Note: Where available, the PDF/Word icon below is provided to view the complete and fully formatted document
 Download Full Day's HansardDownload Full Day's Hansard    View Or Save XMLView/Save XML

Previous Fragment    Next Fragment
Thursday, 3 December 1936

Senator PAYNE (Tasmania) .- It is necessary that I should reply to the courteous answer given to me by the. Leader of the Senate (Senator Pearce). I cannot understand how my suggestion could lead to difficulties such as the Income Tax Department has apparently imagined. The initiative would have to come from the aggrieved person. If a shareholder found that £10 had' been deducted from his preference dividends during the last four years, although his total income during that period was within the statutory exemption, he should be able to make application to the Commissioner for a refund. The Commissioner could then cause the claim to be investigated. The very fact that the applicant did not appear on the roll of income taxpayers would be evidence to support his claim for a refund. When the Commissioner satisfied himself that, the applicant had never been an income taxpayer, because his income was too small, he could authorize a refund. The applicant would be entitled to it, because the Commissioner was never entitled to the tax which he collected. The legislation which made it possible was passed without any thought of how it might apply to these unfortunate individuals. I do not suggest that anyone should be allowed to evade the tax if he is legally liable to pay it. It is hard to realize that, under an amendment of the Income Tax Assessment Act, it has been possible to drag into the net many people who were not income taxpayers at all, simply because it was convenient, although not mandatory, for the company to deduct the money from their dividends. The great majority of companies which issued preference shares did not deduct the property tax at its source; but a few companies have taken the opportunity offered to them to do so, and they have paid the money directly to the Commissioner of Taxation. If this were general practice I could understand that there might be a considerable number of applicants; but in view of the fact that this opportunity is availed of by only a comparatively few companies, the number of applicants must be small. If the Commissioner of Taxation is satisfied that this tax should not have been paid, he should refund it.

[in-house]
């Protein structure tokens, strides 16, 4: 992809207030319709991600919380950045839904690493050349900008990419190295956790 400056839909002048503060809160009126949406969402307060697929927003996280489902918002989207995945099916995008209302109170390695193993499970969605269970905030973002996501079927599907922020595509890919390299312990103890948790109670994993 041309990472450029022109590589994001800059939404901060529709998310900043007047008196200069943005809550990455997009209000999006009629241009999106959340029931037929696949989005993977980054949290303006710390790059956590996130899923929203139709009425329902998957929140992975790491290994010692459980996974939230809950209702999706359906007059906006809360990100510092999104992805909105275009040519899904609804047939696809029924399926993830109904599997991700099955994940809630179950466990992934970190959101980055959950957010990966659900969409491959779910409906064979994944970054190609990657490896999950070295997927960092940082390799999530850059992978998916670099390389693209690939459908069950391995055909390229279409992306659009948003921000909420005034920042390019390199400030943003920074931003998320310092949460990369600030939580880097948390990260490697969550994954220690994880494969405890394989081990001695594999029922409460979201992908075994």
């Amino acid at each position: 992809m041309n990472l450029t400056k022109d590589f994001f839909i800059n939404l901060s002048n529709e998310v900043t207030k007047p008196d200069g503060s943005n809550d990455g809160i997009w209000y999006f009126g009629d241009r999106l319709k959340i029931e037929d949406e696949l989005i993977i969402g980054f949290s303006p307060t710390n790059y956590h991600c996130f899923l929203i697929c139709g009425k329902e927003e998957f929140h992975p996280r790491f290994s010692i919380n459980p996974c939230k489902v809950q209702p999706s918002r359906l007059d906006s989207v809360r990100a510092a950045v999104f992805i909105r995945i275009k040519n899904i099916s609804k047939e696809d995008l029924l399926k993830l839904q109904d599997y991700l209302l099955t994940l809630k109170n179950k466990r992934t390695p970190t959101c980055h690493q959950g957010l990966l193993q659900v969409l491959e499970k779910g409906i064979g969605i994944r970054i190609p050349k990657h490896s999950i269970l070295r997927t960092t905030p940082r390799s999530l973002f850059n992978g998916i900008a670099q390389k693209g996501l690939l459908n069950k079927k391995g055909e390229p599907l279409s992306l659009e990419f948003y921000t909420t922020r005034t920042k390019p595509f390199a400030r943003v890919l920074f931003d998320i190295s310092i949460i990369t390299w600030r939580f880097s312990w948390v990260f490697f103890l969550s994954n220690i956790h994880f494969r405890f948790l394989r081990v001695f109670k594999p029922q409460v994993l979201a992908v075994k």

Clause agreed to.

Clause 19 agreed to.

Title agreed to.

Bill reported without amendment; report adopted.

Bill read a third time.

Suggest corrections